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The first revaluation of business rates by the government in seven years will see many businesses pay more due to increases in property values.
The government argues that overall the fiscal impact of the revaluation will be neutral – saying those with a rateable value of less than £12,000 will be exempt from the tax from April.
As a result, the government says 600,000 businesses will pay no business rates at all.
But an increasing number of people fear that rural areas will be among those most affected by the changes, with some businesses facing steep rises.
The Rural Services Network has warned that rural businesses and local authorities must not be unfairly penalised by any changes.
Now the Country Land and Business Association has called on government ministers to avert what it has described as an impending business rates crisis.
CLA president Ross Murray said: "Rural businesses are suffering because of a clumsy and unfair rates system.
"From this April, thousands of businesses will see dramatic increases in their rates bill, a problem exacerbated by the political decision to delay revaluation by two years.
Widespread concerns have been aired across business and industry since the announcement of the rate hikes affecting some 500,000 businesses nationally.
Like other organisations, the CLA wants government action to reduce the burden on businesses, arguing that a dramatic change in costs could threaten their viability.
Businesses that were exempt under the 2016 Small Business Rate Relief should remain exempt under the 2017 scheme even if their new value has taken them over the threshold, it says.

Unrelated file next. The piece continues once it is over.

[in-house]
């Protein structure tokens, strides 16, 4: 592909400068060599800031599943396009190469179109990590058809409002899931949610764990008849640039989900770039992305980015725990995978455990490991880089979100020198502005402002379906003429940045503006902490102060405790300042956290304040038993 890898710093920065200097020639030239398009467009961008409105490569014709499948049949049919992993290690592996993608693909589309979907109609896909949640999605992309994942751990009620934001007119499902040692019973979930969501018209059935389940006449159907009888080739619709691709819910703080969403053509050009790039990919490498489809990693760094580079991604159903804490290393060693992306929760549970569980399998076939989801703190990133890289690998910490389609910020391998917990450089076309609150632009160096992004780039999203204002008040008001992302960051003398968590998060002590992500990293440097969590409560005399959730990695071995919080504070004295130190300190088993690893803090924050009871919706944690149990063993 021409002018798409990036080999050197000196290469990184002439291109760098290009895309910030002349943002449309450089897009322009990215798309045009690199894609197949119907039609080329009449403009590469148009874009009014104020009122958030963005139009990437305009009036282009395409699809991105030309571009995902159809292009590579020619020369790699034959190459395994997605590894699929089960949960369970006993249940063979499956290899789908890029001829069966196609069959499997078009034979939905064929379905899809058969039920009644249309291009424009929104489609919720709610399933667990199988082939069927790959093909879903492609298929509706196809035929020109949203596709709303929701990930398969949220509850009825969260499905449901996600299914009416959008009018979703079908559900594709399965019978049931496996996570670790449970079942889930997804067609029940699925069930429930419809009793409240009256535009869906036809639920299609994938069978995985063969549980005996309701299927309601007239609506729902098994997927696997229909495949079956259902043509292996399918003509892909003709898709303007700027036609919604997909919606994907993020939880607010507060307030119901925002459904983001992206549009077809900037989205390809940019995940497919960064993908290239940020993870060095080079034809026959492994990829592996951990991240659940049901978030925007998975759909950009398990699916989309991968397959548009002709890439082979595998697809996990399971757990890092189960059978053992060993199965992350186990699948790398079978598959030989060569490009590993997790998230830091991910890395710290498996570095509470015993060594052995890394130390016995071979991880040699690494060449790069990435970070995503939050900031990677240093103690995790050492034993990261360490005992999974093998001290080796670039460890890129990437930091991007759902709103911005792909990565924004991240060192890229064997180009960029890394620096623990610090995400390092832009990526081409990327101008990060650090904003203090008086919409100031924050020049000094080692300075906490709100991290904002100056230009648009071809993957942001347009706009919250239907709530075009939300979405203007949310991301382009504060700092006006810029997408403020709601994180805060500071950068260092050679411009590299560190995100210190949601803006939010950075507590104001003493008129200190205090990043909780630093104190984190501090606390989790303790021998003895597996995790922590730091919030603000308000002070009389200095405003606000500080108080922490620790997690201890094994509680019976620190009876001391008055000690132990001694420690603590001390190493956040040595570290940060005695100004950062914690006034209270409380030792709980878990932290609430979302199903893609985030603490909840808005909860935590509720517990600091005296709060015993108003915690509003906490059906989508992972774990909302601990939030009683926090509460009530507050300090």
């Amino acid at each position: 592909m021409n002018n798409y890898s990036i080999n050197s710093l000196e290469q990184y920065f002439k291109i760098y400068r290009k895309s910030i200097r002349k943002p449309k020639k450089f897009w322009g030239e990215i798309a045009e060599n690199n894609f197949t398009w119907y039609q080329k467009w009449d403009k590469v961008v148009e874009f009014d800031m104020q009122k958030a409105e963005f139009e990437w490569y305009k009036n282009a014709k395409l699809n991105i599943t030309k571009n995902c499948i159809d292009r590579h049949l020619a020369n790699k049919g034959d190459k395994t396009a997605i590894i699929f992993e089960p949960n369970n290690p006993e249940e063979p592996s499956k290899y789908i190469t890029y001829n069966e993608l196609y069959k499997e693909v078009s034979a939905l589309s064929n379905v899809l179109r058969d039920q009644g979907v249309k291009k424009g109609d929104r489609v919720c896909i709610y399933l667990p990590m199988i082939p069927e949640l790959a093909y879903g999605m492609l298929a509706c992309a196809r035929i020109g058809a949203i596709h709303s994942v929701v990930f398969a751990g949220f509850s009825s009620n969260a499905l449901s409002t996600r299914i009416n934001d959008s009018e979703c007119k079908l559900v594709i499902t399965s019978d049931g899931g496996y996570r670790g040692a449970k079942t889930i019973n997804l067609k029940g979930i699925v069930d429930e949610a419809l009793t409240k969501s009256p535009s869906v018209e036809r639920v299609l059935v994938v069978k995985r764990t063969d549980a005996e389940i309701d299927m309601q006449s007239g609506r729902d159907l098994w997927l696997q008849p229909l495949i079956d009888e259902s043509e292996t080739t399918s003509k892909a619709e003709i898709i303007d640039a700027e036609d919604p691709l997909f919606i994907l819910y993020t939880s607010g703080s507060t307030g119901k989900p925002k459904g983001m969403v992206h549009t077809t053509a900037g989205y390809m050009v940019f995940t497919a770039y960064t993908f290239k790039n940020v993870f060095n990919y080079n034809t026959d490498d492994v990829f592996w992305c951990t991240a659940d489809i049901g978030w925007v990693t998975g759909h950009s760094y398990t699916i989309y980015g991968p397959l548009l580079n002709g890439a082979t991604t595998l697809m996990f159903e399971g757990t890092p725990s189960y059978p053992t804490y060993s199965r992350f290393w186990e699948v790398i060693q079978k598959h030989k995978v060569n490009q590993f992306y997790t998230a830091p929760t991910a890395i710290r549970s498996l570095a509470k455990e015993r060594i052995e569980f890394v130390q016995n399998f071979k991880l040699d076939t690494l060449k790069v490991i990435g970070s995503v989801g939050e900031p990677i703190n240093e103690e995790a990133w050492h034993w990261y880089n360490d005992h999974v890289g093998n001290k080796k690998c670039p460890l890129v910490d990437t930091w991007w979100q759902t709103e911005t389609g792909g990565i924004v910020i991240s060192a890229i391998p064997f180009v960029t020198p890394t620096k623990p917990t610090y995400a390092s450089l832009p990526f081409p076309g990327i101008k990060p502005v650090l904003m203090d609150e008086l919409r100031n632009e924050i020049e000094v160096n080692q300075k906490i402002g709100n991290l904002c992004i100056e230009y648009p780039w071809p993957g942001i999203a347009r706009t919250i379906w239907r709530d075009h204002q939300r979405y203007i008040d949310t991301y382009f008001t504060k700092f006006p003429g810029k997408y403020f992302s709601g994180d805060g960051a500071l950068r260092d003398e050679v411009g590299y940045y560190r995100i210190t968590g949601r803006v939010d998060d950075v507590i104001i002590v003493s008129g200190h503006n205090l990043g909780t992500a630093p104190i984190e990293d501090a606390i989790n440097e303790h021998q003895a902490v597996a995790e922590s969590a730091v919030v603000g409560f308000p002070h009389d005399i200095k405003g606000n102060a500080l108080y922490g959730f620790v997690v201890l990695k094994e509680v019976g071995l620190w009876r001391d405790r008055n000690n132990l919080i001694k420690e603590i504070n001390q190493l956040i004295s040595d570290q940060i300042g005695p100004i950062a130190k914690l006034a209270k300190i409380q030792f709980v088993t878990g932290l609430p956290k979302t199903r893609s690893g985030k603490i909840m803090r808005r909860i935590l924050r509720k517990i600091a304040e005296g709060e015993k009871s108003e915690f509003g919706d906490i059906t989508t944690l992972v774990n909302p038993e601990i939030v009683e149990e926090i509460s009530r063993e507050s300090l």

Rural businesses among those worst affected are expected to include equine businesses, livestock markets, self catering accommodation, golf courses and events locations.
Other businesses could also be hit where a rates rise is a result of a "scheme" valuation rather than where the Valuation Office Agency has undertaken an individual valuation.
The Livestock Auctioneers Association said it was vital that affordability and running costs were considered when business rates were calculated.
Livestock auction marts face an average increase of 86% in rateable values, it warned.
The increase is being proposed despite little or no change in recent years to auction mart margins, said John Hall, a surveyor and senior partner at Warwickshire-based Howkins & Harrison.
"Turnover has increased, but equally costs have risen and therefore there has been little or no change to margins," said Mr Hall, who is an auctioneer at Rugby mart.
Auctioneer association secretary Chris Dodds said some larger markets were facing rises of up to 300%, which threatened the sustainability of the industry.
"Markets are the heart of the rural economy, and have an important social responsibility beyond the auction ring," he warned.
"Nobody appears to be considering the affordability of these rate rises.
"Undoubtedly some markets will close and the important service they provide, not only to farm businesses but also to communities and jobs, will be lost."
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